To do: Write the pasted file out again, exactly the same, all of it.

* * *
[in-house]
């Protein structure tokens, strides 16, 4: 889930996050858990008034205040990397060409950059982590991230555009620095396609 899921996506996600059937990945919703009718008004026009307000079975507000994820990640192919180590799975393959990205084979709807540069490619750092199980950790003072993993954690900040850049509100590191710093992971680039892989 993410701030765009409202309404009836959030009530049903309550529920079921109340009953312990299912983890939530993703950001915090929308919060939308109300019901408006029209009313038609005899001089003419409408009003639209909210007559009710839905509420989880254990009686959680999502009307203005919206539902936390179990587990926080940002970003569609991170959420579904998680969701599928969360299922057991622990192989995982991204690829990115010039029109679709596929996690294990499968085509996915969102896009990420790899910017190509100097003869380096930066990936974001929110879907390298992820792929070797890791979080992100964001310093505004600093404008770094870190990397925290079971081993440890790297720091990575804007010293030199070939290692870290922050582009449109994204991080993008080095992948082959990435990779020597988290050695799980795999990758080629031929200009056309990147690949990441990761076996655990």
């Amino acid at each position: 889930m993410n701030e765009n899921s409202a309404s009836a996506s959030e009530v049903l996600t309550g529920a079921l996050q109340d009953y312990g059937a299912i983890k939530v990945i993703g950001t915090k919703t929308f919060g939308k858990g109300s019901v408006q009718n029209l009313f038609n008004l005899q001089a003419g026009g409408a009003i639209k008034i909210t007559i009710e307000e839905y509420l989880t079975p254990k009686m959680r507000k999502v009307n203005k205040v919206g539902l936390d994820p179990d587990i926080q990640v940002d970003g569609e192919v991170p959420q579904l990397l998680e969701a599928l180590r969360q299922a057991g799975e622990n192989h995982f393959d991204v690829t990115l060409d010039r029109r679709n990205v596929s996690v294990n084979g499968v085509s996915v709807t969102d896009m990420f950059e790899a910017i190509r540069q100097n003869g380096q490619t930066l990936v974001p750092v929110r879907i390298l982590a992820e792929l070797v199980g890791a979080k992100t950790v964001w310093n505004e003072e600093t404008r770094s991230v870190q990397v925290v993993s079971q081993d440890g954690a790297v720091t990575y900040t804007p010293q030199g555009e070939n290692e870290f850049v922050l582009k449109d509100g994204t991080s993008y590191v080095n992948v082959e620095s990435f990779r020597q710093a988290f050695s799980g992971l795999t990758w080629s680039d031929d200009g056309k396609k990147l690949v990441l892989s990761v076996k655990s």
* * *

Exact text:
[in-house]
């Protein structure tokens, strides 16, 4: 889930996050858990008034205040990397060409950059982590991230555009620095396609 899921996506996600059937990945919703009718008004026009307000079975507000994820990640192919180590799975393959990205084979709807540069490619750092199980950790003072993993954690900040850049509100590191710093992971680039892989 993410701030765009409202309404009836959030009530049903309550529920079921109340009953312990299912983890939530993703950001915090929308919060939308109300019901408006029209009313038609005899001089003419409408009003639209909210007559009710839905509420989880254990009686959680999502009307203005919206539902936390179990587990926080940002970003569609991170959420579904998680969701599928969360299922057991622990192989995982991204690829990115010039029109679709596929996690294990499968085509996915969102896009990420790899910017190509100097003869380096930066990936974001929110879907390298992820792929070797890791979080992100964001310093505004600093404008770094870190990397925290079971081993440890790297720091990575804007010293030199070939290692870290922050582009449109994204991080993008080095992948082959990435990779020597988290050695799980795999990758080629031929200009056309990147690949990441990761076996655990």
């Amino acid at each position: 889930m993410n701030e765009n899921s409202a309404s009836a996506s959030e009530v049903l996600t309550g529920a079921l996050q109340d009953y312990g059937a299912i983890k939530v990945i993703g950001t915090k919703t929308f919060g939308k858990g109300s019901v408006q009718n029209l009313f038609n008004l005899q001089a003419g026009g409408a009003i639209k008034i909210t007559i009710e307000e839905y509420l989880t079975p254990k009686m959680r507000k999502v009307n203005k205040v919206g539902l936390d994820p179990d587990i926080q990640v940002d970003g569609e192919v991170p959420q579904l990397l998680e969701a599928l180590r969360q299922a057991g799975e622990n192989h995982f393959d991204v690829t990115l060409d010039r029109r679709n990205v596929s996690v294990n084979g499968v085509s996915v709807t969102d896009m990420f950059e790899a910017i190509r540069q100097n003869g380096q490619t930066l990936v974001p750092v929110r879907i390298l982590a992820e792929l070797v199980g890791a979080k992100t950790v964001w310093n505004e003072e600093t404008r770094s991230v870190q990397v925290v993993s079971q081993d440890g954690a790297v720091t990575y900040t804007p010293q030199g555009e070939n290692e870290f850049v922050l582009k449109d509100g994204t991080s993008y590191v080095n992948v082959e620095s990435f990779r020597q710093a988290f050695s799980g992971l795999t990758w080629s680039d031929d200009g056309k396609k990147l690949v990441l892989s990761v076996k655990s």